Committees are currently in place and are working up “pros” and “cons” for these two county-related questions that will appear on ballots in Humboldt County this November:
BALLOT QUESTION: Hospital Trustee Advisory Question
This question is “advisory” only:
Should Humboldt County Code Chapter 2.16 be amended to reduce the number of trustees serving on the Board of Trustees of the Humboldt General Hospital from 6 to 5 by eliminating the trustee position which is appointed from the elected body of the Humboldt County Board of County Commissioners?
BALLOT QUESTION: Sales Tax for Parks and Recreation
Shall Humboldt County Board of Commissioners be authorized to impose an additional one quarter of one percent (0.25%) of general sales and use tax collected in the County as authorized under NRS Chapter 377A to be used to acquire, develop, construct, equip, operate, maintain, improve and manage parks, recreational programs and facilities or any combination of those purposes?
CITY OF WINNEMUCCA
NOTICE OF CITY ELECTION AND FILING OF
DECLARATION OF CANDIDACY FOR CITY ELECTION
NOTICE IS HEREBY GIVEN that the General City Election of the City of Winnemucca, Nevada will be at the same time as the General Election to be held on Tuesday, November 4, 2014.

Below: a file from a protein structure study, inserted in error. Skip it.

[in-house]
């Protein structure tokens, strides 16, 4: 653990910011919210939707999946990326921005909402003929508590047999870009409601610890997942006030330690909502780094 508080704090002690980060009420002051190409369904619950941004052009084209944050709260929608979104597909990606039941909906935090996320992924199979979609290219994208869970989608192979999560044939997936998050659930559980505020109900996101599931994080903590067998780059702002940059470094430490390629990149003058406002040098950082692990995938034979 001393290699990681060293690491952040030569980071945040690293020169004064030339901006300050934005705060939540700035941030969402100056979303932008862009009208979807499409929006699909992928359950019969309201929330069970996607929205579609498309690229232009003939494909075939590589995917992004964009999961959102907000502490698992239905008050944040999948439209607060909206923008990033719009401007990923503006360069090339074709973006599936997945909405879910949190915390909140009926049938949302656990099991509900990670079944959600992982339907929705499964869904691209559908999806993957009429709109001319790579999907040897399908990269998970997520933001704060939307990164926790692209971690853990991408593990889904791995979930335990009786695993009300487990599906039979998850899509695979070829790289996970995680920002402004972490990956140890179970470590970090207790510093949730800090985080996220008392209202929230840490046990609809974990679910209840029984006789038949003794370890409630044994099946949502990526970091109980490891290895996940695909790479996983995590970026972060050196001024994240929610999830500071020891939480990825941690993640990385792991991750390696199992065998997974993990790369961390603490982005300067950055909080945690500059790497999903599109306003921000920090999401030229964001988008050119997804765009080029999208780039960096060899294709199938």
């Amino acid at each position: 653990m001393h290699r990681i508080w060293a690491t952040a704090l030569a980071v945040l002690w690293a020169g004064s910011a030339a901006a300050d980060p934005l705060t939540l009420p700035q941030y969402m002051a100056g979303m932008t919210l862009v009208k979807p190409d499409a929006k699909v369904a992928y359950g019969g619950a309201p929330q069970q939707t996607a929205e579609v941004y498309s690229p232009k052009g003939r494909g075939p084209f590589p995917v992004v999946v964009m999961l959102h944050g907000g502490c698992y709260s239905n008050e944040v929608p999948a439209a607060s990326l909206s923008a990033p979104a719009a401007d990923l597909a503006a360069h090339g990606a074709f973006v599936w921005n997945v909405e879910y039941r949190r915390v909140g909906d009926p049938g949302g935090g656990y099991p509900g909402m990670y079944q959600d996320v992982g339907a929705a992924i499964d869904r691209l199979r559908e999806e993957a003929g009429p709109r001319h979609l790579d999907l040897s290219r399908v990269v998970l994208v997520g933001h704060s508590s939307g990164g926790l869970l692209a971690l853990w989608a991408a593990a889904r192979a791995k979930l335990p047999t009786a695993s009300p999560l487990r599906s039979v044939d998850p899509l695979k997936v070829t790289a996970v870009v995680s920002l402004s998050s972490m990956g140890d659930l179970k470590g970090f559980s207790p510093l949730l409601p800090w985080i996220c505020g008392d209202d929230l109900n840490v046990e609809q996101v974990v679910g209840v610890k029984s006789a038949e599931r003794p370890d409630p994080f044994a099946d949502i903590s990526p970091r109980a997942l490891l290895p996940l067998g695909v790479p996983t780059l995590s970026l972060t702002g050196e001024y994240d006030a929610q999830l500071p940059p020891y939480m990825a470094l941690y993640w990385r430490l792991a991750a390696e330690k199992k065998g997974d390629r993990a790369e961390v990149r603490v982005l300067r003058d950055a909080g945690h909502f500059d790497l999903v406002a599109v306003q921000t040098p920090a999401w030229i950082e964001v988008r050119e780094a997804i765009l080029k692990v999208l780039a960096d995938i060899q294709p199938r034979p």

NOTICE IS HEREBY FURTHER GIVEN that:
- The following are the offices for which candidates are to be elected:
Mayor- Four year term
Council member Seat 2 -Four year term
Council member Seat 4- Four year term
- A Declaration of Candidacy must be filed with the City Clerk of the City of Winnemucca, 90 West Fourth Street, Winnemucca, Nevada on or after 8:00 AM, Monday, August 25, 2014 and before the close of filing for office at 5:00 PM, Friday, August 29, 2014.
- A filing fee in the amount of $25.00 shall be paid by each candidate at the time of filing a Declaration of Candidacy.
- The Mayor and Council members must be qualified electors within the City of Winnemucca and bona fide residents thereof for at least one year next preceding their election, and candidates for office must have actually resided in the City of Winnemucca for at least 30 days immediately preceding the date of the close of filing of the Declaration of Candidacy.
- All candidates are voted upon by the electors of the City of Winnemucca at-large.
CITY OF WINNEMUCCA
PUBLISHED in The Humboldt Sun twice: August 12, 2014 and August 19, 2014
— by Marilyn Kirkpatrick, Speaker of the Nevada State Assembly
With less than 100 days until Election Day and just over 80 until Nevadans start voting, I am writing to update you on the Assembly Democratic Caucus, something I hope to do periodically over the next few months. It has been my great honor to serve as the Speaker of the Nevada Assembly since 2013 and the leader of our caucus.
For the past several sessions, our caucus has proposed a legislative agenda of job creation, education, stemming the rate of foreclosures, making health care more accessible and affordable, and improving public safety. We have successfully fought for measures to —